When Does Photoemission Begin?

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Science  25 Jun 2010:
Vol. 328, Issue 5986, pp. 1645-1646
DOI: 10.1126/science.1191842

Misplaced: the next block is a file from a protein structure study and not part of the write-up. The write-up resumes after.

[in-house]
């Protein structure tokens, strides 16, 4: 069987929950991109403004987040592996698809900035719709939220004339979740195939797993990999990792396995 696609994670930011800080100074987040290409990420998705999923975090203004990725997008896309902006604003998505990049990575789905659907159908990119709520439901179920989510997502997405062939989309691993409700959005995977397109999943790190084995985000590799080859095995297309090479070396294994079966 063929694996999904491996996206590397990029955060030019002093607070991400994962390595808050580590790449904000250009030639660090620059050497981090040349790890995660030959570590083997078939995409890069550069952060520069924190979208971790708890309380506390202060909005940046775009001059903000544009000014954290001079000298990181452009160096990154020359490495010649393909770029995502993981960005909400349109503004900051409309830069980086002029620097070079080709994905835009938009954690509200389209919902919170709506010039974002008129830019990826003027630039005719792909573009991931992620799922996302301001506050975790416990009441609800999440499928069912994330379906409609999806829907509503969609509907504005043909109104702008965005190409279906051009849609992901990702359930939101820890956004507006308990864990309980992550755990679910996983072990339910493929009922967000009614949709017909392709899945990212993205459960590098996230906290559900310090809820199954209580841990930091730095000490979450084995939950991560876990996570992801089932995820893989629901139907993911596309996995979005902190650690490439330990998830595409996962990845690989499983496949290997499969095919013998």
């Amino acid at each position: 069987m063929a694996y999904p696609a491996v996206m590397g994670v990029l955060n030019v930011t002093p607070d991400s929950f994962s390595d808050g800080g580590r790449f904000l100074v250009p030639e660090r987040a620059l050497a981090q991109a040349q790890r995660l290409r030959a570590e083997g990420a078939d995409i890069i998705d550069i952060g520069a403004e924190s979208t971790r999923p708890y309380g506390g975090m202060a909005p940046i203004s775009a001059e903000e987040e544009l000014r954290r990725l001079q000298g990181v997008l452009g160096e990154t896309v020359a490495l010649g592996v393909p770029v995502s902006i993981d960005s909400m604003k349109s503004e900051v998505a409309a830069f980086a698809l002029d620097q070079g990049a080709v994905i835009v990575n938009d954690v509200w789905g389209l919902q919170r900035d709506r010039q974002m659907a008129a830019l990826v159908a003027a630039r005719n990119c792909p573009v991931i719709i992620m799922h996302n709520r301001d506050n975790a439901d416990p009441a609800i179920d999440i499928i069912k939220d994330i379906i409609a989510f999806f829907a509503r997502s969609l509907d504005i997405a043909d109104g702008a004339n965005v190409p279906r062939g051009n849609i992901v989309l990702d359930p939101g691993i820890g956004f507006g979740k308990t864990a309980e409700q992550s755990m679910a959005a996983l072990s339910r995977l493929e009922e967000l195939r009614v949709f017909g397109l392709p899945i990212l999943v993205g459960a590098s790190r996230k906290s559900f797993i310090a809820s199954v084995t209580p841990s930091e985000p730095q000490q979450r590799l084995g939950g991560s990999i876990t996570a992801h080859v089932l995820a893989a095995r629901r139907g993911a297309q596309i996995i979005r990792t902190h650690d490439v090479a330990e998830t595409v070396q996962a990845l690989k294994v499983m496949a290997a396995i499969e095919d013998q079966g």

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The process of photoemission was one of the effects that led to the formulation of quantum mechanics. If an atom or surface absorbs sufficient energy from incoming light, it can transfer that energy to an electron, which is then emitted. Theories of photoemission mainly focus on energetics—the temporal or dynamic aspects are ignored—but complex electron interactions occur that will create a slight delay between light absorption and electron emission. This time delay has been poorly understood for a fundamental reason: We cannot “see” an atom absorbing a photon. At best, we can follow subsequent emission events and use them to establish a “time zero” when the light was absorbed. A practical challenge has been that the time delay is extremely short, and only recently have direct experiments been feasible with the advent of lasers that emit pulses on the attosecond (as, 10−18 s) time scale. On page 1658 of this issue (1), Schultze and co-workers present measurements of time delays between different photoemission processes generated by the same ultrashort light pulse. This finding not only allows further studies of the timing of photoemission but also provides a new way to investigate electron interactions in atoms.